Wednesday, December 7, 2011
Princess Tutu Review (English)
“Once upon a time, there was a man who died. The man’s work was the writing and telling of stories, but he could not defy death. The last story he was working on, was about a brave and handsome prince who vanquishes a crafty raven. But now, it seems that their battle will go on for eternity. ‘I’m sick and tired of this’ cried the raven. ‘I’m sick and tired of this’ cried the prince as well. The raven escaped from the pages of the story, and the prince pursued the fell creature. In the end, the prince took out his own heart and sealed the raven away by using a forbidden power. Just then, a murmur came from somewhere. ‘This is great!’ said the old man who was supposed to have died.”
Princess Tutu is a Fantasy/Comedy anime based on the manga by Mizuo Shinonome and published by Akita Shoten. ADV Manga is the English publisher. The 26 episode anime comes from Hal Film Maker and is currently licensed by ADV Films. Japan originally ran the series from August 2002 to May 2003.
13-year-old ballet student, Duck, is clumsy, but good-hearted and sweet... and has a big secret. The mysterious Drosselmayer morphed a young duck into a girl to give her a mission: help a Prince to get the parts of his heart back. With that in mind, she transforms into the beautiful Princess Tutu, whose magical dances ease pain and purifies the bad feelings. However, the evil Raven and his minions soon seek to foil Duck’s plans. The Prince’s friend, Fakir, who refuses to allow the heart shards to return, for reasons unknown, also opposes the Princess.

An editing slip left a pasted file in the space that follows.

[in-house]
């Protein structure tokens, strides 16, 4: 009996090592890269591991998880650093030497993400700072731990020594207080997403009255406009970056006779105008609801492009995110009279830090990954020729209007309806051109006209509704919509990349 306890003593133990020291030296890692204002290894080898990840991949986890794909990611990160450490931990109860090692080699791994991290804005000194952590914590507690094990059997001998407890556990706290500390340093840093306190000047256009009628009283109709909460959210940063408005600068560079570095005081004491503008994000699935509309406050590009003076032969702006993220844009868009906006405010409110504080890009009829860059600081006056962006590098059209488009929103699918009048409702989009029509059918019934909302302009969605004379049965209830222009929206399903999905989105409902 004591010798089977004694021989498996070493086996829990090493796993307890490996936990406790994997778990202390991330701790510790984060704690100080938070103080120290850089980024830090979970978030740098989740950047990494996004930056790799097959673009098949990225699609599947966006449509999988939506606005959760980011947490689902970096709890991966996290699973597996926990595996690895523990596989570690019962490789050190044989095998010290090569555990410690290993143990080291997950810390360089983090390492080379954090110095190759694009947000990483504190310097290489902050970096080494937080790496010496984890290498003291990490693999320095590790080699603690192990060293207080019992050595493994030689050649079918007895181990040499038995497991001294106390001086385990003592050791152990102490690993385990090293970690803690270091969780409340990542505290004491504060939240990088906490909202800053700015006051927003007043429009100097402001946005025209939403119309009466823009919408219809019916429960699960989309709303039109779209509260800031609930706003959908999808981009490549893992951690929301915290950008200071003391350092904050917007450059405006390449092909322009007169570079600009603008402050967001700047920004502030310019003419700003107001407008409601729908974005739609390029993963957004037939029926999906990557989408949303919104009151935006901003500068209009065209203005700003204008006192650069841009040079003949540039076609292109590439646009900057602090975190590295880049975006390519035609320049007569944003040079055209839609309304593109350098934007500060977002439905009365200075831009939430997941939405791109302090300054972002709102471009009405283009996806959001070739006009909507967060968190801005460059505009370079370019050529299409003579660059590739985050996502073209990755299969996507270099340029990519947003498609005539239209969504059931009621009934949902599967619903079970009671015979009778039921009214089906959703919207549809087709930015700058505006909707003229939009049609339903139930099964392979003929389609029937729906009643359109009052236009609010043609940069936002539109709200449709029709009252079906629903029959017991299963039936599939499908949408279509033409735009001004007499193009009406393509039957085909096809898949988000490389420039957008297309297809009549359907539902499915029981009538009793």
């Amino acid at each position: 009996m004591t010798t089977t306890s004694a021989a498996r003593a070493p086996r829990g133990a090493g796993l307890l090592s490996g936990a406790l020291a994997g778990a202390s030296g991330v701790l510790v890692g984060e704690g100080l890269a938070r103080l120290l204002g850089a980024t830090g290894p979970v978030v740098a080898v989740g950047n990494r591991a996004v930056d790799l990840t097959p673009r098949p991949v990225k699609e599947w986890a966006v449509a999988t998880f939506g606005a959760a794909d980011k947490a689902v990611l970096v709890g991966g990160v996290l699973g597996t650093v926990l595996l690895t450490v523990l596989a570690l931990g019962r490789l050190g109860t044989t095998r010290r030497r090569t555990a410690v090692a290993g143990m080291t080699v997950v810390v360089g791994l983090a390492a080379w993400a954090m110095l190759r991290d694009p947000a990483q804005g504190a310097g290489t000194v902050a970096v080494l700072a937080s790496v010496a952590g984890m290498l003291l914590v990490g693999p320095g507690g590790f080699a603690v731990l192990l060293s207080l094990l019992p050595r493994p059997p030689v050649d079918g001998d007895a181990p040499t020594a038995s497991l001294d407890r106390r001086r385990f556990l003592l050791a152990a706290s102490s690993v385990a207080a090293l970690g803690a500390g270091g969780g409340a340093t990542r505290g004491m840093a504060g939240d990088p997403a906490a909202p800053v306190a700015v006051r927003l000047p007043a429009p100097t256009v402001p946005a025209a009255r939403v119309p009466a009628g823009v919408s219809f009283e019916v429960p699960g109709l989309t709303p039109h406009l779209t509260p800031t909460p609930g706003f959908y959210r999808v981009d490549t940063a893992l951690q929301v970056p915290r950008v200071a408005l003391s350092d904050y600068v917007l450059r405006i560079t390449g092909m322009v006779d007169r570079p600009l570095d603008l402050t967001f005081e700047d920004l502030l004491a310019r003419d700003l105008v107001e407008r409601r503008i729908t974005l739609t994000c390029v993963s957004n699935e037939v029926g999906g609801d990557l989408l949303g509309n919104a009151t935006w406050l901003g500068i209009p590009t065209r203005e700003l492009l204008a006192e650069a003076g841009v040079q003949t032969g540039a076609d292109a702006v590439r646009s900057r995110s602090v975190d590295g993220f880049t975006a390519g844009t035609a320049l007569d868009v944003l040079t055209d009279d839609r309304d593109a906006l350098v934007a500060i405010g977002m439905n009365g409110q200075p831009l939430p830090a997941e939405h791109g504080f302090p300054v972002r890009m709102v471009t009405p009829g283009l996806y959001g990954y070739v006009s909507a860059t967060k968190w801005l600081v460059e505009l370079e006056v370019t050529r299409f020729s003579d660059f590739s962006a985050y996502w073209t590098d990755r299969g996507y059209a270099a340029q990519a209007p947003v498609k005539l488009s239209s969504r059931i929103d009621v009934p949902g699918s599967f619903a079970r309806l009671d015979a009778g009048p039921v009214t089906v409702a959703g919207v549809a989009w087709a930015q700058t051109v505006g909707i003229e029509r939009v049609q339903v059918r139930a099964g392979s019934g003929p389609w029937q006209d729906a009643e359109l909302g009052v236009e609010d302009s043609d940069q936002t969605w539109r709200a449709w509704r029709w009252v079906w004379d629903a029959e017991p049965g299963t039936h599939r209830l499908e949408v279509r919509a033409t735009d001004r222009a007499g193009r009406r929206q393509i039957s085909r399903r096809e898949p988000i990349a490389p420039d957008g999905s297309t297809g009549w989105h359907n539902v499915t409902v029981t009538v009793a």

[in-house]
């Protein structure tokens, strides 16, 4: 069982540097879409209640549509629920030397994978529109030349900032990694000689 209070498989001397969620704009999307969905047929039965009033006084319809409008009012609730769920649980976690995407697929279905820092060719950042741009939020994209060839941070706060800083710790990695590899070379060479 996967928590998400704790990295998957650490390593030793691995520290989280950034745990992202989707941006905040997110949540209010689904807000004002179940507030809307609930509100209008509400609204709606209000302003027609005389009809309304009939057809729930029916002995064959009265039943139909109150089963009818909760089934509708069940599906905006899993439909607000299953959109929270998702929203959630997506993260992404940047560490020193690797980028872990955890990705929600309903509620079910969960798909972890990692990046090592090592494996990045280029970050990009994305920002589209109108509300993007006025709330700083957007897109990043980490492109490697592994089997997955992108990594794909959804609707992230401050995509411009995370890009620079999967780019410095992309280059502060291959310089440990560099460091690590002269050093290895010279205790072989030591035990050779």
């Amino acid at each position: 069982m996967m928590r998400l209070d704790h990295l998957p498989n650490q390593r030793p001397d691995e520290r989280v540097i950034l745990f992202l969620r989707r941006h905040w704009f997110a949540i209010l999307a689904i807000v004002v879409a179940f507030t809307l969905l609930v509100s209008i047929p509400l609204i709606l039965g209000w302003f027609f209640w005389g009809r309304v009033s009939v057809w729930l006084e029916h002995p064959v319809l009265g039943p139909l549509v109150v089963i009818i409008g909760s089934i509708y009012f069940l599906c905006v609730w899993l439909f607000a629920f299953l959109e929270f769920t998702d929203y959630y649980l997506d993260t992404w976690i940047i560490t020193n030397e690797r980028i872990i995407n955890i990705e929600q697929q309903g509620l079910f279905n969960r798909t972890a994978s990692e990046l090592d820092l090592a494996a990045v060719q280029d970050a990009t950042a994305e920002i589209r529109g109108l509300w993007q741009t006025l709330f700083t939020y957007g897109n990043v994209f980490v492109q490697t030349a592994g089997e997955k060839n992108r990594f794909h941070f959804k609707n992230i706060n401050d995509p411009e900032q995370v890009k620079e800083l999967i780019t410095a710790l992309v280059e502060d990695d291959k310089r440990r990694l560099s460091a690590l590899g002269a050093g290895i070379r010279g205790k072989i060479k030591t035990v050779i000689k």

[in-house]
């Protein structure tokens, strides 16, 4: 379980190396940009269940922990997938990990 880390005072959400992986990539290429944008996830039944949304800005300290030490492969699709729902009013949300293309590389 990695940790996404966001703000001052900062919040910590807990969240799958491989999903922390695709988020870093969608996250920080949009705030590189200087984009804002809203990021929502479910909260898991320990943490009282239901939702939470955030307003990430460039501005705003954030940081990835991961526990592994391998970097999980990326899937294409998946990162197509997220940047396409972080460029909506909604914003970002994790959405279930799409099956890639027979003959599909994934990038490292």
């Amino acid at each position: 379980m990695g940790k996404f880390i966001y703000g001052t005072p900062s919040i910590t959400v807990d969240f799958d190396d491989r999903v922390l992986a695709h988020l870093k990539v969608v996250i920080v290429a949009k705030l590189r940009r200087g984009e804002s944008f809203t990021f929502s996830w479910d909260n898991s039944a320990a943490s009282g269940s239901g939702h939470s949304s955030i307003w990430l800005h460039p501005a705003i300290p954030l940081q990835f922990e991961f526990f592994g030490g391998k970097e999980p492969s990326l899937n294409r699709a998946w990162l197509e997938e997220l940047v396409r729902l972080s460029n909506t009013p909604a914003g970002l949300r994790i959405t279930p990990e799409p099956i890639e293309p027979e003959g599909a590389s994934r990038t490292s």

The art and animation of Tutu is simple, yet fantastic when it really wants to be. The entire show is presented as if it’s one big ballet using animation, lighting, and music to its fullest extent. One thing to keep in mind about this series is it’s a magical girl anime. Meaning, yes, there will be a long transformation sequence in about every episode. However, unlike a lot of other magical girl shows, Duck’s transformation into Princess Tutu is only about fifteen seconds; when most others take a full minute or more. Another important thing to point out is the show’s music. A lot of popular musical compositions from ballets are played throughout the story. From the Nutcracker to Swan Lake, these pieces work really well and add just a special touch to the entire picture.
Princess Tutu’s story is simple. A duck wants to become a girl so she can try and make the prince smile. A mysterious man gives her the opportunity to do so, and she becomes so much more. The story is also so simple; yet so emotionally investing that it becomes, like Duck, so much more. In the beginning of each episode, there is even a slight narration of a story that will have something to do with the current episode. For example, the passage in the beginning of this review is the narration from the first episode. Other narrations the series gives way to are A Mid Summer Night’s Dream, Sleeping Beauty, and Cinderella. The story really does reach out and pull your heartstrings, and, for probably a good amount of people, will leave you in tears by the series end. wipes eyes what?